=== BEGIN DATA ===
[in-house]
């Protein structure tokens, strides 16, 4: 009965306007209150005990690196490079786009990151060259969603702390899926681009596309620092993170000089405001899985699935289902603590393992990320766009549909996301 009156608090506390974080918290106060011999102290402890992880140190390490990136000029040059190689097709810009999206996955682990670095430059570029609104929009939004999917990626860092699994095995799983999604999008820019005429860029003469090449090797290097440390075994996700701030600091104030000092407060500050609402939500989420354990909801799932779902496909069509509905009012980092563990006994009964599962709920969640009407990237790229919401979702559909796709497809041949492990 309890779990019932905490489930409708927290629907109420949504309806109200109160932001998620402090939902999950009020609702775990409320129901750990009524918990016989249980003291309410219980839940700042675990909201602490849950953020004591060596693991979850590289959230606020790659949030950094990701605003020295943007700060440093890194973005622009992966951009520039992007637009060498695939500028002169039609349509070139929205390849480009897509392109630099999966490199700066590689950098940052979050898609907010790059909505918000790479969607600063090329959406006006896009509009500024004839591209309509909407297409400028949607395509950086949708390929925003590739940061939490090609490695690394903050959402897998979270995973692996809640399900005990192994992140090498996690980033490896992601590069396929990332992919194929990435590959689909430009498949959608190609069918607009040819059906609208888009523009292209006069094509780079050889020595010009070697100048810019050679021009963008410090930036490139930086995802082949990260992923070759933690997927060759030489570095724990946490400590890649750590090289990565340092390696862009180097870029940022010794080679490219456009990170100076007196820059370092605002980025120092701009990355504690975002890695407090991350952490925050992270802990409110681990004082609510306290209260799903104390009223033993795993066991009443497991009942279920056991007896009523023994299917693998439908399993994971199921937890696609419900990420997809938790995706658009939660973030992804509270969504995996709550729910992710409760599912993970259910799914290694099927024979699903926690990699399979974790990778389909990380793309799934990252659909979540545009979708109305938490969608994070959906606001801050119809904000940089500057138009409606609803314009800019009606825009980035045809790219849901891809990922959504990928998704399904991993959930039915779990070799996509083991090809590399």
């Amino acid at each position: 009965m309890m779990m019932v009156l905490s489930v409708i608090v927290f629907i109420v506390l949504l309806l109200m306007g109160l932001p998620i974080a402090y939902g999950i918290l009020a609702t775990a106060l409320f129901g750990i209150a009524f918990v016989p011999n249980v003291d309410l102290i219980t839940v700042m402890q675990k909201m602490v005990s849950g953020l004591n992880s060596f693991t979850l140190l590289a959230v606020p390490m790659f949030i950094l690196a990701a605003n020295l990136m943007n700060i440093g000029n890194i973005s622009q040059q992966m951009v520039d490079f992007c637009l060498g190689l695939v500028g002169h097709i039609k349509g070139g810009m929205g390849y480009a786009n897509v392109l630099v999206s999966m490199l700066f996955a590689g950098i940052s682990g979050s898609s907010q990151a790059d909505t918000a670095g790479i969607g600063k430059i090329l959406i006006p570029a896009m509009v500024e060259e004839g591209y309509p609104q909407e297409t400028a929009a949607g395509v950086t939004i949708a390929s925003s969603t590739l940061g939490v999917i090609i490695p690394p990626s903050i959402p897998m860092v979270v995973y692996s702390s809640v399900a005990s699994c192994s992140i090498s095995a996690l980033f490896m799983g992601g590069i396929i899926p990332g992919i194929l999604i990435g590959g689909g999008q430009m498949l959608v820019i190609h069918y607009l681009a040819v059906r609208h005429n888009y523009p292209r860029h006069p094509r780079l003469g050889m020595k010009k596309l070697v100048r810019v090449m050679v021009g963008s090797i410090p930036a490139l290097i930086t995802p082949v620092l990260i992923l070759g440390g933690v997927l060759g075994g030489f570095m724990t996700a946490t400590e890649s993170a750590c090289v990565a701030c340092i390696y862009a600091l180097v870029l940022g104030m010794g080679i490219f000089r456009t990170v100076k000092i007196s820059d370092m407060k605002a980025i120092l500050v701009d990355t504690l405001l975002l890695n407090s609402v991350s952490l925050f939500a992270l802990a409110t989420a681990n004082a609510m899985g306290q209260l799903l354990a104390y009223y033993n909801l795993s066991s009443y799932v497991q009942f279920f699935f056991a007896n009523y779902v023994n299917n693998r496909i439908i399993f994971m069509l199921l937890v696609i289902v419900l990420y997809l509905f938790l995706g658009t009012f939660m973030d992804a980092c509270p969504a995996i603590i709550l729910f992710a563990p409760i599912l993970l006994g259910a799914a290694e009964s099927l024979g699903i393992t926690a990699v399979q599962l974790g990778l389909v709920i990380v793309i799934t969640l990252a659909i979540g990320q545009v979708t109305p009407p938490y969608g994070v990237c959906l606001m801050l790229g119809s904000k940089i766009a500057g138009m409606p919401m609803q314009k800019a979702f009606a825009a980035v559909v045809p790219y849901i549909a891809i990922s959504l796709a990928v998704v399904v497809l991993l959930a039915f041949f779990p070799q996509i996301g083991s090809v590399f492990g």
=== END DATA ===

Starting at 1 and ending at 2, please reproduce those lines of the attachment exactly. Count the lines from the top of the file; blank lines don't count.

[in-house]
């Protein structure tokens, strides 16, 4: 009965306007209150005990690196490079786009990151060259969603702390899926681009596309620092993170000089405001899985699935289902603590393992990320766009549909996301 009156608090506390974080918290106060011999102290402890992880140190390490990136000029040059190689097709810009999206996955682990670095430059570029609104929009939004999917990626860092699994095995799983999604999008820019005429860029003469090449090797290097440390075994996700701030600091104030000092407060500050609402939500989420354990909801799932779902496909069509509905009012980092563990006994009964599962709920969640009407990237790229919401979702559909796709497809041949492990 309890779990019932905490489930409708927290629907109420949504309806109200109160932001998620402090939902999950009020609702775990409320129901750990009524918990016989249980003291309410219980839940700042675990909201602490849950953020004591060596693991979850590289959230606020790659949030950094990701605003020295943007700060440093890194973005622009992966951009520039992007637009060498695939500028002169039609349509070139929205390849480009897509392109630099999966490199700066590689950098940052979050898609907010790059909505918000790479969607600063090329959406006006896009509009500024004839591209309509909407297409400028949607395509950086949708390929925003590739940061939490090609490695690394903050959402897998979270995973692996809640399900005990192994992140090498996690980033490896992601590069396929990332992919194929990435590959689909430009498949959608190609069918607009040819059906609208888009523009292209006069094509780079050889020595010009070697100048810019050679021009963008410090930036490139930086995802082949990260992923070759933690997927060759030489570095724990946490400590890649750590090289990565340092390696862009180097870029940022010794080679490219456009990170100076007196820059370092605002980025120092701009990355504690975002890695407090991350952490925050992270802990409110681990004082609510306290209260799903104390009223033993795993066991009443497991009942279920056991007896009523023994299917693998439908399993994971199921937890696609419900990420997809938790995706658009939660973030992804509270969504995996709550729910992710409760599912993970259910799914290694099927024979699903926690990699399979974790990778389909990380793309799934990252659909979540545009979708109305938490969608994070959906606001801050119809904000940089500057138009409606609803314009800019009606825009980035045809790219849901891809990922959504990928998704399904991993959930039915779990070799996509083991090809590399």